Cincinnati's leaning on several additions from the transfer portal to help Satterfield turn the program around. The Bearcats open the season with a generous slate against several teams that didn't play in a bowl game last year, which could help Cincinnati make some inroads. Satterfield's buyout might also be his saving grace in the short term. Cincinnati would be on the hook for 100% of the coach's salary if it fired him prior to Dec. 31, 2025, per The Athletic's Justin Williams. That figure apparently drops to 70% if the school dismisses him in 2026.

The Bearcats took a step back in 2023 and can't afford to fall behind in an expanding Big 12 conference. Three seasons ago, Cincinnati became the first non-Power 5 program to qualify for the College Football Playoff. Something needs to change in Nippert Stadium. It could be who's on the sideline if the next campaign mirrors 2023's results.

Pat Narduzzi, Pitt

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Pitt has enjoyed sustained success for most of its tenure under Narduzzi's steady hand. But the Panthers posted their worst finish (3-9, 2-6 ACC) in 2023, leaving some to wonder whether last year was a blip or the start of a backslide.

Narduzzi seemed remorseful regarding his comments following a 58-7 thrashing versus Notre Dame, and his squad appeared to accept his apology. However, Pitt went 1-5 in its final six contests.

Ahead of his 10th season on Pitt's sideline, Narduzzi is three years removed from producing an ACC championship team. Still, the Panthers have attended a bowl game in six of their last nine seasons. They also have a manageable 2024 schedule and see West Virginia and Clemson visit Acrisure Stadium.

Narduzzi inked an extension in 2022 that would make him the school's longest-serving coach if he reaches the end of the deal in 2030. Although it's unlikely another down year would result in the 58-year-old's exit, it could lead to the school's brass reconsidering the program's direction.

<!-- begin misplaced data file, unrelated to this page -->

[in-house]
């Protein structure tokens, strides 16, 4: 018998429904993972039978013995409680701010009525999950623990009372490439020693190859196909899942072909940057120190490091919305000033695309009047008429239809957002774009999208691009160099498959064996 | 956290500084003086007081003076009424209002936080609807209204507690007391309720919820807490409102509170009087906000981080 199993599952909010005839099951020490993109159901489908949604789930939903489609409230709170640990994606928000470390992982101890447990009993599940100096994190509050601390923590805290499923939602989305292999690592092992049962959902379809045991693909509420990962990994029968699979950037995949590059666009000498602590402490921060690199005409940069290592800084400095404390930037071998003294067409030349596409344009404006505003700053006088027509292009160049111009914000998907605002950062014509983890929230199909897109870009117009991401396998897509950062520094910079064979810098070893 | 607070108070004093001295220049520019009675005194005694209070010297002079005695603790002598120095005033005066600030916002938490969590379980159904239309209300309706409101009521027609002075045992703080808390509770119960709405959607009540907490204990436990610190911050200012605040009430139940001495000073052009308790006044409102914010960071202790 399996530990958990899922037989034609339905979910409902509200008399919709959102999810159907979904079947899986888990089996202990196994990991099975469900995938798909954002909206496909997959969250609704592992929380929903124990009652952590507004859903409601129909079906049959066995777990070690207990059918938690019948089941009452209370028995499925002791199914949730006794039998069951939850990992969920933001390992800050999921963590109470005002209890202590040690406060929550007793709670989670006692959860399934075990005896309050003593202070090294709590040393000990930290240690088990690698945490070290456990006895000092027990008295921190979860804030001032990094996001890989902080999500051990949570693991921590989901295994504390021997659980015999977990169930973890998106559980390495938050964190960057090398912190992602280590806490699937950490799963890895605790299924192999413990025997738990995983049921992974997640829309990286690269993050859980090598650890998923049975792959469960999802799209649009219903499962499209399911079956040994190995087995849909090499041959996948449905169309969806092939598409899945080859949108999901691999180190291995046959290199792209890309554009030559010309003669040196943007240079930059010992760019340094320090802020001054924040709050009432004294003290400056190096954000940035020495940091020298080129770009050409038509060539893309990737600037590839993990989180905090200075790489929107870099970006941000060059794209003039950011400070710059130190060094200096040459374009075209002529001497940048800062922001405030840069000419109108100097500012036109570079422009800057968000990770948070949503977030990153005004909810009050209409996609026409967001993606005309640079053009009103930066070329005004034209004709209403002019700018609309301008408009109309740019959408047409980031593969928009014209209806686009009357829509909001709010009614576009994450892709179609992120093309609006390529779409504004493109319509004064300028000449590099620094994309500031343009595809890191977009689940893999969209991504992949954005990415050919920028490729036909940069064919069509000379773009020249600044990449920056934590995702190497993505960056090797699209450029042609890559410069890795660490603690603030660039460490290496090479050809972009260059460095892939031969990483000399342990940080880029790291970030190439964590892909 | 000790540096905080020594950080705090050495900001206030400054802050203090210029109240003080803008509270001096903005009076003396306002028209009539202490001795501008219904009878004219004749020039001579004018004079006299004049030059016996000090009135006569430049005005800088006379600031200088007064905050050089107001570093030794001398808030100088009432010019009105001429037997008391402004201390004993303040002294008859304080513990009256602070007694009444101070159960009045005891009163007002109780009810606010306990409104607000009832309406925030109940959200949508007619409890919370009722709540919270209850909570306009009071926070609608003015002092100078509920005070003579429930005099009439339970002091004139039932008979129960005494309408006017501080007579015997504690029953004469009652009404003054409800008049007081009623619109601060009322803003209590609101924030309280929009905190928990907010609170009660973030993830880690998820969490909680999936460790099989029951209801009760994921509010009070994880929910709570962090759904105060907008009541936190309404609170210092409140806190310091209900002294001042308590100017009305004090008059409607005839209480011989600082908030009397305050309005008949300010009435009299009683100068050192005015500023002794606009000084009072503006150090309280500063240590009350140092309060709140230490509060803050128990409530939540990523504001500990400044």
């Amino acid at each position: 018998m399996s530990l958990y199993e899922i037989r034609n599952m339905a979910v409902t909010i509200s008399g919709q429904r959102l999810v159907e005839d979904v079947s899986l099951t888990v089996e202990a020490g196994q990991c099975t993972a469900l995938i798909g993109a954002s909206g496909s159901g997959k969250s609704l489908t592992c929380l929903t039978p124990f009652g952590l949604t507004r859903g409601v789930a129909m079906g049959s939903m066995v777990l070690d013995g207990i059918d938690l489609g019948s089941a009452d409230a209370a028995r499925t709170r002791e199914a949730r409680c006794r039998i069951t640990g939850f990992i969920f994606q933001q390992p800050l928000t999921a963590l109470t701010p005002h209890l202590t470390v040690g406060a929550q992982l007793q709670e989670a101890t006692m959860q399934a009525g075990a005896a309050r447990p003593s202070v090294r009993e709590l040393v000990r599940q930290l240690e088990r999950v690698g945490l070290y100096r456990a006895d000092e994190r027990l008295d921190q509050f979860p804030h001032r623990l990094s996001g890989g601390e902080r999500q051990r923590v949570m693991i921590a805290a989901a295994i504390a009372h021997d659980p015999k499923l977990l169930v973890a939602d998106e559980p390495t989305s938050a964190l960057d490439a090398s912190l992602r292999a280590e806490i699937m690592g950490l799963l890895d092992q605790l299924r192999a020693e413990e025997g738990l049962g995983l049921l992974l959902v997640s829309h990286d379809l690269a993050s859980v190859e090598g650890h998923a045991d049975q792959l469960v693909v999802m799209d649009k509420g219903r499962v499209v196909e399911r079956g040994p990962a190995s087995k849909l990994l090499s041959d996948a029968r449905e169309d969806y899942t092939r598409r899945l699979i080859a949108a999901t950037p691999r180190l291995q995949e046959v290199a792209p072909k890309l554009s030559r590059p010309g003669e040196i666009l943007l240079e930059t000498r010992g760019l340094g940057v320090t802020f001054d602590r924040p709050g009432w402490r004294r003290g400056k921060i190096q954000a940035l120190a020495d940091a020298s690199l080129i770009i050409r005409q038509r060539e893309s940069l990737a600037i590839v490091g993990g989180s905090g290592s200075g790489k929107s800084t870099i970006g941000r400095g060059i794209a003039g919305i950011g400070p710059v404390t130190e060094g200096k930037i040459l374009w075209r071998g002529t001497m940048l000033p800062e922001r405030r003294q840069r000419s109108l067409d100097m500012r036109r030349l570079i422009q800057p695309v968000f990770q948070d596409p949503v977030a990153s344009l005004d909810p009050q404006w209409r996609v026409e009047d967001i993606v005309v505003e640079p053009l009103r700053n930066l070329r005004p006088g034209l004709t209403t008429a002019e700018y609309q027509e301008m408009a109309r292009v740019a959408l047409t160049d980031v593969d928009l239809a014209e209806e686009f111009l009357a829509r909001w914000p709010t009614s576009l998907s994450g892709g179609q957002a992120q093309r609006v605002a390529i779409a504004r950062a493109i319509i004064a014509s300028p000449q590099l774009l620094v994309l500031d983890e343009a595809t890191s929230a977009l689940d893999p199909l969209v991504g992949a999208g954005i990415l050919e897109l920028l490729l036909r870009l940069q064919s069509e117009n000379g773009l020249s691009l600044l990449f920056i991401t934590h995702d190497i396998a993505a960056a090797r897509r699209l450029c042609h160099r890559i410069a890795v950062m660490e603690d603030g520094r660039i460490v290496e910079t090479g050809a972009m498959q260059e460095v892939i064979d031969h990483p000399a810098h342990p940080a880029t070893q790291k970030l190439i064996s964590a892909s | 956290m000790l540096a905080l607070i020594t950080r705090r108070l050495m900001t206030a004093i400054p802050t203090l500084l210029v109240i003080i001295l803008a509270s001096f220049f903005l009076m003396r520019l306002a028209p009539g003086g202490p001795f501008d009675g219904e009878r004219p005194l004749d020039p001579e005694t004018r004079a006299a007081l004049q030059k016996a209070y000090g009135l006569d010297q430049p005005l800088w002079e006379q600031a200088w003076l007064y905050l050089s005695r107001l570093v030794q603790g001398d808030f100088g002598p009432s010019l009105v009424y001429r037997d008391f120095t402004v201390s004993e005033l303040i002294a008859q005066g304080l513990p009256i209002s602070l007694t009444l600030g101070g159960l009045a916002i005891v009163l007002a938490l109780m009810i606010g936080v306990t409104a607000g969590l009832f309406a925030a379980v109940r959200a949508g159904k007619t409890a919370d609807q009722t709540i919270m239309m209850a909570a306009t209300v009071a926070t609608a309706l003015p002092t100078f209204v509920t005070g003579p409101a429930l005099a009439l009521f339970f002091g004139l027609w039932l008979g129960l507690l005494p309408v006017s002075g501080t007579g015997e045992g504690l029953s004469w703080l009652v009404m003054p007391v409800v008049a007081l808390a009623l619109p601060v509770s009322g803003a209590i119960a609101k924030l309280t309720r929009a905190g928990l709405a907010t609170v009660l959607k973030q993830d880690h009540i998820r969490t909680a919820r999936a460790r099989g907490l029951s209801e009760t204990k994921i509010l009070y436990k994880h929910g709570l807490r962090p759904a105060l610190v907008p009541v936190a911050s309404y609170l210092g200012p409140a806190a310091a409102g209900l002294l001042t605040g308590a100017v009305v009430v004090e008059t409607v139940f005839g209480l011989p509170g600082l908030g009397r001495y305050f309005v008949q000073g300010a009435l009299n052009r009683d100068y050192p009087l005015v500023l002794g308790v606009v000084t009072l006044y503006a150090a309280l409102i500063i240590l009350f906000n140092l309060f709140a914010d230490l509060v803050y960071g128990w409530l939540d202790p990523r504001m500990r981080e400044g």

Mario Cristobal, Miami

The time for Miami to parlay offseason wins into on-field production has arrived. Under Cristobal, the Hurricanes have become notorious for their big splash additions, whether through the transfer portal or traditional recruiting. Yet, Miami hasn't found the formula to correlate its offseason successes into additional wins.

The Canes have a 12-13 record over the past two seasons since Cristobal took over at his alma mater. It doesn't help his case to see his former employer, Oregon, thriving. But Cristobal has excelled at selling his vision for Miami on the recruiting trail. Cam Ward, Damien Martinez, and Tyler Baron are a few of the notable additions "The U" has made since its final game last year.

Cristobal desperately needs to stockpile wins following a 7-6 record last season, which included the unforgettable lowlight of an epic collapse against Georgia Tech. A season-opening matchup against Florida will be a measuring-stick contest between two in-state rivals. Miami will also seek to avenge a loss to Louisville on the road before renewing hostilities with FSU at Hard Rock Stadium on Oct. 26.

The Canes' successes in the portal and recruiting won't be enough to provide job security for Cristobal if the program doesn't establish itself as a contender in the ACC title picture in 2024.